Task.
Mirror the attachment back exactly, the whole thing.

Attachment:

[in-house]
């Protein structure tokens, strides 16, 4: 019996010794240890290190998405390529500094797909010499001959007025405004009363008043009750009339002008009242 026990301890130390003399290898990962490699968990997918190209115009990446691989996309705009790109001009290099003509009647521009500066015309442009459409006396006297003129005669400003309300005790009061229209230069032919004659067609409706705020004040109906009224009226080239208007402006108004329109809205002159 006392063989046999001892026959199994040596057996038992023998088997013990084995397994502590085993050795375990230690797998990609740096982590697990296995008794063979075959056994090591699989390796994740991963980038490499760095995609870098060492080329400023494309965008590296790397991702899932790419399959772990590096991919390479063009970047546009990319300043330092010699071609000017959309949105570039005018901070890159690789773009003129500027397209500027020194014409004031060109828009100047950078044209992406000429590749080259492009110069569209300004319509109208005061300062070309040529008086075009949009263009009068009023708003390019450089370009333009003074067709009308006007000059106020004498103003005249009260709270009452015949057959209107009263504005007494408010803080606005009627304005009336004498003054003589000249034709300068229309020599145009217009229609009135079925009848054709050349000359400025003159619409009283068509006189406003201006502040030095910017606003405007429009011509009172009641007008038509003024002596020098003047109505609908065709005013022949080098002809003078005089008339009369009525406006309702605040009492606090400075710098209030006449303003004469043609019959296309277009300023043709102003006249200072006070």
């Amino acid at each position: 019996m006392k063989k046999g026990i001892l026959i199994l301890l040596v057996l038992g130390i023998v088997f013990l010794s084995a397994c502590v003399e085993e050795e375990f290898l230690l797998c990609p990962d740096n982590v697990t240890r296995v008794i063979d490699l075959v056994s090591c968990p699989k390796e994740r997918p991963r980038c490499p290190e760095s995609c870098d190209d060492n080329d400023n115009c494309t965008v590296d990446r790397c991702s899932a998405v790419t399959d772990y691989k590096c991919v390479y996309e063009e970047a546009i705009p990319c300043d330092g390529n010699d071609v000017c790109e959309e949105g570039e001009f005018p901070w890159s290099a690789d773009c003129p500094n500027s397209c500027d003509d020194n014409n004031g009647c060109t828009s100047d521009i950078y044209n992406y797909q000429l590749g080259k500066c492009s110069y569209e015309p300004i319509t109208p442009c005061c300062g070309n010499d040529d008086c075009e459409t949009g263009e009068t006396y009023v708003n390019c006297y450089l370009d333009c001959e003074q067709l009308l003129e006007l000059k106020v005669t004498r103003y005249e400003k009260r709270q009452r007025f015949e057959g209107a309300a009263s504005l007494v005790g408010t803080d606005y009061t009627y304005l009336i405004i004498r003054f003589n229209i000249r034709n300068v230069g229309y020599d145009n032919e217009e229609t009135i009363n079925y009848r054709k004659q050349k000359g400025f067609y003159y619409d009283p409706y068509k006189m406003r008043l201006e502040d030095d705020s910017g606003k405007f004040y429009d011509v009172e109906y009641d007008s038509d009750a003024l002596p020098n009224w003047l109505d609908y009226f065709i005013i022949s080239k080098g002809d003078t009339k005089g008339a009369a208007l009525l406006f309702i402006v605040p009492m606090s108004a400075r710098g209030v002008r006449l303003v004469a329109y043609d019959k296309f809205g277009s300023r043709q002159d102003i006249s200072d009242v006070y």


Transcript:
[in-house]
């Protein structure tokens, strides 16, 4: 019996010794240890290190998405390529500094797909010499001959007025405004009363008043009750009339002008009242 026990301890130390003399290898990962490699968990997918190209115009990446691989996309705009790109001009290099003509009647521009500066015309442009459409006396006297003129005669400003309300005790009061229209230069032919004659067609409706705020004040109906009224009226080239208007402006108004329109809205002159 006392063989046999001892026959199994040596057996038992023998088997013990084995397994502590085993050795375990230690797998990609740096982590697990296995008794063979075959056994090591699989390796994740991963980038490499760095995609870098060492080329400023494309965008590296790397991702899932790419399959772990590096991919390479063009970047546009990319300043330092010699071609000017959309949105570039005018901070890159690789773009003129500027397209500027020194014409004031060109828009100047950078044209992406000429590749080259492009110069569209300004319509109208005061300062070309040529008086075009949009263009009068009023708003390019450089370009333009003074067709009308006007000059106020004498103003005249009260709270009452015949057959209107009263504005007494408010803080606005009627304005009336004498003054003589000249034709300068229309020599145009217009229609009135079925009848054709050349000359400025003159619409009283068509006189406003201006502040030095910017606003405007429009011509009172009641007008038509003024002596020098003047109505609908065709005013022949080098002809003078005089008339009369009525406006309702605040009492606090400075710098209030006449303003004469043609019959296309277009300023043709102003006249200072006070």
């Amino acid at each position: 019996m006392k063989k046999g026990i001892l026959i199994l301890l040596v057996l038992g130390i023998v088997f013990l010794s084995a397994c502590v003399e085993e050795e375990f290898l230690l797998c990609p990962d740096n982590v697990t240890r296995v008794i063979d490699l075959v056994s090591c968990p699989k390796e994740r997918p991963r980038c490499p290190e760095s995609c870098d190209d060492n080329d400023n115009c494309t965008v590296d990446r790397c991702s899932a998405v790419t399959d772990y691989k590096c991919v390479y996309e063009e970047a546009i705009p990319c300043d330092g390529n010699d071609v000017c790109e959309e949105g570039e001009f005018p901070w890159s290099a690789d773009c003129p500094n500027s397209c500027d003509d020194n014409n004031g009647c060109t828009s100047d521009i950078y044209n992406y797909q000429l590749g080259k500066c492009s110069y569209e015309p300004i319509t109208p442009c005061c300062g070309n010499d040529d008086c075009e459409t949009g263009e009068t006396y009023v708003n390019c006297y450089l370009d333009c001959e003074q067709l009308l003129e006007l000059k106020v005669t004498r103003y005249e400003k009260r709270q009452r007025f015949e057959g209107a309300a009263s504005l007494v005790g408010t803080d606005y009061t009627y304005l009336i405004i004498r003054f003589n229209i000249r034709n300068v230069g229309y020599d145009n032919e217009e229609t009135i009363n079925y009848r054709k004659q050349k000359g400025f067609y003159y619409d009283p409706y068509k006189m406003r008043l201006e502040d030095d705020s910017g606003k405007f004040y429009d011509v009172e109906y009641d007008s038509d009750a003024l002596p020098n009224w003047l109505d609908y009226f065709i005013i022949s080239k080098g002809d003078t009339k005089g008339a009369a208007l009525l406006f309702i402006v605040p009492m606090s108004a400075r710098g209030v002008r006449l303003v004469a329109y043609d019959k296309f809205g277009s300023r043709q002159d102003i006249s200072d009242v006070y």